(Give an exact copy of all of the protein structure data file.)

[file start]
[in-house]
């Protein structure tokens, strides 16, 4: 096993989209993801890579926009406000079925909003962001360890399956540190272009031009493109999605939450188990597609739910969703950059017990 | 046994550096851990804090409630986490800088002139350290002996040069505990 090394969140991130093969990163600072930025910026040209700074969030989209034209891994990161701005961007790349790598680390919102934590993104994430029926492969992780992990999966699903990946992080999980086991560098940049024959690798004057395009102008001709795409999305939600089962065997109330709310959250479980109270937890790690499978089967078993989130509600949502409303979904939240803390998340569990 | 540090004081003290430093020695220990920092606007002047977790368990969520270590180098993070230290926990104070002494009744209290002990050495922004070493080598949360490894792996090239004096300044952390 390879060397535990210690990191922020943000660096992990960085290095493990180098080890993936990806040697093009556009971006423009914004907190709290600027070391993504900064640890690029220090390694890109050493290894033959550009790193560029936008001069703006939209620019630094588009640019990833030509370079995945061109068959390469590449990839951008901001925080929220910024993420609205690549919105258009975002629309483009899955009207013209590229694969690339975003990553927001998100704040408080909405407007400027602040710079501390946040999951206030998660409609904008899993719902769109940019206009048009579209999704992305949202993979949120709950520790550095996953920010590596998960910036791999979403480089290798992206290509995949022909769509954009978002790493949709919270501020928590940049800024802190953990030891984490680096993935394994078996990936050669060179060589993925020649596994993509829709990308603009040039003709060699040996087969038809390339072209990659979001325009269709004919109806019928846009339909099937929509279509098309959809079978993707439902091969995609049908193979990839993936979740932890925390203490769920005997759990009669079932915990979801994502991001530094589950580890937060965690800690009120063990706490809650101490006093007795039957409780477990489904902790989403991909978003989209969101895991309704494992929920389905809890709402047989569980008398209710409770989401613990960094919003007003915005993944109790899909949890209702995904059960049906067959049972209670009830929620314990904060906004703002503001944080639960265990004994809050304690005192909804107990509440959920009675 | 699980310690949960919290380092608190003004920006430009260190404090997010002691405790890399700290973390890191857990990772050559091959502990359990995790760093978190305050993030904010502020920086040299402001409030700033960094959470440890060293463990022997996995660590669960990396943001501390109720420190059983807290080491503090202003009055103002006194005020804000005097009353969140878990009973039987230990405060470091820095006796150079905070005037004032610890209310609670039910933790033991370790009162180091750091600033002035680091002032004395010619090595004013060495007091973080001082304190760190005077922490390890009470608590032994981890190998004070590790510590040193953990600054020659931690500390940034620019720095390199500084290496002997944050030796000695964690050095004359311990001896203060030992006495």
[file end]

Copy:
[in-house]
């Protein structure tokens, strides 16, 4: 096993989209993801890579926009406000079925909003962001360890399956540190272009031009493109999605939450188990597609739910969703950059017990 | 046994550096851990804090409630986490800088002139350290002996040069505990 090394969140991130093969990163600072930025910026040209700074969030989209034209891994990161701005961007790349790598680390919102934590993104994430029926492969992780992990999966699903990946992080999980086991560098940049024959690798004057395009102008001709795409999305939600089962065997109330709310959250479980109270937890790690499978089967078993989130509600949502409303979904939240803390998340569990 | 540090004081003290430093020695220990920092606007002047977790368990969520270590180098993070230290926990104070002494009744209290002990050495922004070493080598949360490894792996090239004096300044952390 390879060397535990210690990191922020943000660096992990960085290095493990180098080890993936990806040697093009556009971006423009914004907190709290600027070391993504900064640890690029220090390694890109050493290894033959550009790193560029936008001069703006939209620019630094588009640019990833030509370079995945061109068959390469590449990839951008901001925080929220910024993420609205690549919105258009975002629309483009899955009207013209590229694969690339975003990553927001998100704040408080909405407007400027602040710079501390946040999951206030998660409609904008899993719902769109940019206009048009579209999704992305949202993979949120709950520790550095996953920010590596998960910036791999979403480089290798992206290509995949022909769509954009978002790493949709919270501020928590940049800024802190953990030891984490680096993935394994078996990936050669060179060589993925020649596994993509829709990308603009040039003709060699040996087969038809390339072209990659979001325009269709004919109806019928846009339909099937929509279509098309959809079978993707439902091969995609049908193979990839993936979740932890925390203490769920005997759990009669079932915990979801994502991001530094589950580890937060965690800690009120063990706490809650101490006093007795039957409780477990489904902790989403991909978003989209969101895991309704494992929920389905809890709402047989569980008398209710409770989401613990960094919003007003915005993944109790899909949890209702995904059960049906067959049972209670009830929620314990904060906004703002503001944080639960265990004994809050304690005192909804107990509440959920009675 | 699980310690949960919290380092608190003004920006430009260190404090997010002691405790890399700290973390890191857990990772050559091959502990359990995790760093978190305050993030904010502020920086040299402001409030700033960094959470440890060293463990022997996995660590669960990396943001501390109720420190059983807290080491503090202003009055103002006194005020804000005097009353969140878990009973039987230990405060470091820095006796150079905070005037004032610890209310609670039910933790033991370790009162180091750091600033002035680091002032004395010619090595004013060495007091973080001082304190760190005077922490390890009470608590032994981890190998004070590790510590040193953990600054020659931690500390940034620019720095390199500084290496002997944050030796000695964690050095004359311990001896203060030992006495």